Comparing The Glass Menagerie and Death of a Salesman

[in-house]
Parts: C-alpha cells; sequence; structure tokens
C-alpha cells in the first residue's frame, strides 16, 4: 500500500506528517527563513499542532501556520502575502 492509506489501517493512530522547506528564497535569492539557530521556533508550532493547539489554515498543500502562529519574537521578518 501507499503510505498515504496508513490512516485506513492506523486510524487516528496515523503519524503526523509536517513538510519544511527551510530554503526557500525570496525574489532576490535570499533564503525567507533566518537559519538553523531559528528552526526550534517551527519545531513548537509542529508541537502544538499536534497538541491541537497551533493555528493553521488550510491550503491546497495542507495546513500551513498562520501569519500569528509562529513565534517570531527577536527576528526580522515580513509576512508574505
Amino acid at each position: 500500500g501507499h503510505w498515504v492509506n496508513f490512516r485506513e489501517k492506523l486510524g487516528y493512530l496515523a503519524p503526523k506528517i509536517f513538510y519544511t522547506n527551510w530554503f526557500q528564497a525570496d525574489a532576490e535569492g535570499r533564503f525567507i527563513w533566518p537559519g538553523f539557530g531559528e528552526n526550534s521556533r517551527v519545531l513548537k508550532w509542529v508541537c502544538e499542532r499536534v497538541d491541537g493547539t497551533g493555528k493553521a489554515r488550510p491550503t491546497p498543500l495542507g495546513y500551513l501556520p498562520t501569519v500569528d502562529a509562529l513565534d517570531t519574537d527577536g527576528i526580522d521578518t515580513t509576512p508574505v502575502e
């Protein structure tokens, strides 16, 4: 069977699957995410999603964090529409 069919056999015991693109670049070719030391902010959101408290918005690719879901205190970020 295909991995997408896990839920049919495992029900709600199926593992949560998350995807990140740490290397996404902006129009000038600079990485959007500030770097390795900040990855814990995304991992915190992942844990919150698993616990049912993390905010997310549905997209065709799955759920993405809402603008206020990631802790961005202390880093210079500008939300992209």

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Both Death of a Salesman, and The Glass Menagerie have many things in common. They are both great plays, and both concern dysfunctional families. But there is a deeper similarity to these great literary works. The similarity between the parents. Due to Willy Loman and Amanda Wingfield's lack of coping skills, as well as their inability to let go or accept their past, their children are ill-equipped to deal with the future. Willy and Amanda are parents who love their children very much. They can't accept the mistakes they've made in the past. This inability to deal with the past leaves them living in it. Their children are seldom given the example of how to work for the future. Amanda and Willy don't set goals for their children, they live life one day at a time and never think of what will happen tomorrow. An example of this is when Willy is fired from his job, and he doesn't try to find a new one, only beg for his old one back because he doesn't know how to start anything new. Due to this, the children face everyday battles just to live a normal life. Willy Loman is the father of two boys, Biff and Happy. Biff is the star in Willy's eyes. Biff is Willy's chance to make something of himself. He is a star athlete and popular student in school. Biff feels an extreme pressure to be idolized He always tried to show his dad how great he is, although he showed this through ways that were morally wrong, as well as illegal. Biff never learned how to do anything for himself. He always have people helping him with everything. No one realized this would ultimately ruin Biff's life. Biff doesn't learn how to work hard to take care of himself. Due to Willy's expectations for Biff, Biff feels the need to succeed in everything he does. He often copies homework and tests from his neighbor, and when his neighbor refuses to give Biff the homework it is made into a very large incident. Biff steals to show his father how he could get away with anything. Biff is allowed to do whatever he wants because of Willy's idolization of him. In his youth, Biff is everything Willy hoped he would be. Willy lives through Biff's life, and when Biff's glory days are over, Willy is lost. He no longer could live through Biff's special life. Biff is no longer unique. He no longer stands out. Biff was Willy's way to be special. Willy's other son Happy isn't in the... ... middle of paper ... in the past and remember their glory days. Whether it may be Willy reminiscing on days when Biff was a football star, or Amanda telling Laura and Tom stories about jonquils, both seem to lack the power to move on from the past. This could be a defense mechanism or just a way to remember their favorite time of their life. The lack of coping skills and the inability to accept the way their lives have turned out makes them try to fulfill a whole in their lives through their children. Works Cited Miller, Arthur. "Death of a Salesman." Literature: An Introduction to Fiction, Poetry and Drama. Ed X.J. Kennedy and Dana Gioia. 4th ed. New York City: Pearson Longman, 2005. Williams, Tennessee. The Glass Menagerie. New York: New Directions Publishing Corporation, 1999.
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